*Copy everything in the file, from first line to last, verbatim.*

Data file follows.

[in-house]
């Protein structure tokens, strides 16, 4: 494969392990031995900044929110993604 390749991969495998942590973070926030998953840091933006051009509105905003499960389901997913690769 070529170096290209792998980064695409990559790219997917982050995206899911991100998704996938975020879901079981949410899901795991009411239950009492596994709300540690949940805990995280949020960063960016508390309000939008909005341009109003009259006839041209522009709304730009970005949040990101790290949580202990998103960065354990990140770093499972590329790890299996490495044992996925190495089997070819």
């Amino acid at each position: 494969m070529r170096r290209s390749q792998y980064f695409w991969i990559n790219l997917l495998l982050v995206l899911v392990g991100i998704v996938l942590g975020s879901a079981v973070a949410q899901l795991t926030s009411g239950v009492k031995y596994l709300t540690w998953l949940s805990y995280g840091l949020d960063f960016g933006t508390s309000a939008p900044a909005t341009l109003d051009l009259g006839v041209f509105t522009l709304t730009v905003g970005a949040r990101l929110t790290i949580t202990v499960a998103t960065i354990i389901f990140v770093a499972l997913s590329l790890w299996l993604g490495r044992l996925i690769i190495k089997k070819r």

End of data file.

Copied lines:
[in-house]
């Protein structure tokens, strides 16, 4: 494969392990031995900044929110993604 390749991969495998942590973070926030998953840091933006051009509105905003499960389901997913690769 070529170096290209792998980064695409990559790219997917982050995206899911991100998704996938975020879901079981949410899901795991009411239950009492596994709300540690949940805990995280949020960063960016508390309000939008909005341009109003009259006839041209522009709304730009970005949040990101790290949580202990998103960065354990990140770093499972590329790890299996490495044992996925190495089997070819």
């Amino acid at each position: 494969m070529r170096r290209s390749q792998y980064f695409w991969i990559n790219l997917l495998l982050v995206l899911v392990g991100i998704v996938l942590g975020s879901a079981v973070a949410q899901l795991t926030s009411g239950v009492k031995y596994l709300t540690w998953l949940s805990y995280g840091l949020d960063f960016g933006t508390s309000a939008p900044a909005t341009l109003d051009l009259g006839v041209f509105t522009l709304t730009v905003g970005a949040r990101l929110t790290i949580t202990v499960a998103t960065i354990i389901f990140v770093a499972l997913s590329l790890w299996l993604g490495r044992l996925i690769i190495k089997k070819r």